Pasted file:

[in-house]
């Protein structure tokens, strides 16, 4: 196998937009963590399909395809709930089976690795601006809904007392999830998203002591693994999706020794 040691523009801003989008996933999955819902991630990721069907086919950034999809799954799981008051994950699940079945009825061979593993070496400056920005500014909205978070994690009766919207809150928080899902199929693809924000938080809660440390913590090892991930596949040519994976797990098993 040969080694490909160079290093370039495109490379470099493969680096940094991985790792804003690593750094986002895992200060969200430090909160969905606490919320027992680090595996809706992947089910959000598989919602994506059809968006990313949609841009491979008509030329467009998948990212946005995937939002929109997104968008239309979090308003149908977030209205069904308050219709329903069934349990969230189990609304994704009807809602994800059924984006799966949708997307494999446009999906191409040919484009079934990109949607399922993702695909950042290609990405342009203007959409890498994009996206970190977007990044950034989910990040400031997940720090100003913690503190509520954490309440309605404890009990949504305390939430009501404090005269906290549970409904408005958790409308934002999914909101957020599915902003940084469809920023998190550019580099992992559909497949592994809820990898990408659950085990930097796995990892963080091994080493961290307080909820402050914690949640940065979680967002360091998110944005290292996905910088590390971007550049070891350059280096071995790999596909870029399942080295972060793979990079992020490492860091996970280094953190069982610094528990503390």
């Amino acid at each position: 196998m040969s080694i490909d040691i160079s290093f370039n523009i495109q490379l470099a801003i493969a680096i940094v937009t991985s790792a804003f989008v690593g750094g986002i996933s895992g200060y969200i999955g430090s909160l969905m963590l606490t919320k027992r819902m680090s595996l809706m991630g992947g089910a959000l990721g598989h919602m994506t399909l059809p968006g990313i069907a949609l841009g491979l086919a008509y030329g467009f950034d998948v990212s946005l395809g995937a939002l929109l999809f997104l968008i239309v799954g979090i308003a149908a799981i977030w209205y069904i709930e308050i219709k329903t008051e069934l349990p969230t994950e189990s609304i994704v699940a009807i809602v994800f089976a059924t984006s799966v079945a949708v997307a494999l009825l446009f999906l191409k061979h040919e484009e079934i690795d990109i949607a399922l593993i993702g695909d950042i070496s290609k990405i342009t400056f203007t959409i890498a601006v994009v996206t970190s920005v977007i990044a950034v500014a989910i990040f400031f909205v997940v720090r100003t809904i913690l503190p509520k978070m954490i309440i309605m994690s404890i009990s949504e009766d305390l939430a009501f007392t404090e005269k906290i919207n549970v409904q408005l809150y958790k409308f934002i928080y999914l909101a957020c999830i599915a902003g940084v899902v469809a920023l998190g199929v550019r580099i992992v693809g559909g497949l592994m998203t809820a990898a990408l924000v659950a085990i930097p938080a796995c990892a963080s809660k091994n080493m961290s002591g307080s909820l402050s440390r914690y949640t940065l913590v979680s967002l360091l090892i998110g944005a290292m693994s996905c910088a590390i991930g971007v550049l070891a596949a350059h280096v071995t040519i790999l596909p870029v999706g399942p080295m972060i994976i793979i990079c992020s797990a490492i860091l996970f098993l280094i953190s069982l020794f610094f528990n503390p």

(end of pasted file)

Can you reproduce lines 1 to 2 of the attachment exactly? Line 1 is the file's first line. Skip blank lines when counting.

[in-house]
């Protein structure tokens, strides 16, 4: 196998937009963590399909395809709930089976690795601006809904007392999830998203002591693994999706020794 040691523009801003989008996933999955819902991630990721069907086919950034999809799954799981008051994950699940079945009825061979593993070496400056920005500014909205978070994690009766919207809150928080899902199929693809924000938080809660440390913590090892991930596949040519994976797990098993 040969080694490909160079290093370039495109490379470099493969680096940094991985790792804003690593750094986002895992200060969200430090909160969905606490919320027992680090595996809706992947089910959000598989919602994506059809968006990313949609841009491979008509030329467009998948990212946005995937939002929109997104968008239309979090308003149908977030209205069904308050219709329903069934349990969230189990609304994704009807809602994800059924984006799966949708997307494999446009999906191409040919484009079934990109949607399922993702695909950042290609990405342009203007959409890498994009996206970190977007990044950034989910990040400031997940720090100003913690503190509520954490309440309605404890009990949504305390939430009501404090005269906290549970409904408005958790409308934002999914909101957020599915902003940084469809920023998190550019580099992992559909497949592994809820990898990408659950085990930097796995990892963080091994080493961290307080909820402050914690949640940065979680967002360091998110944005290292996905910088590390971007550049070891350059280096071995790999596909870029399942080295972060793979990079992020490492860091996970280094953190069982610094528990503390």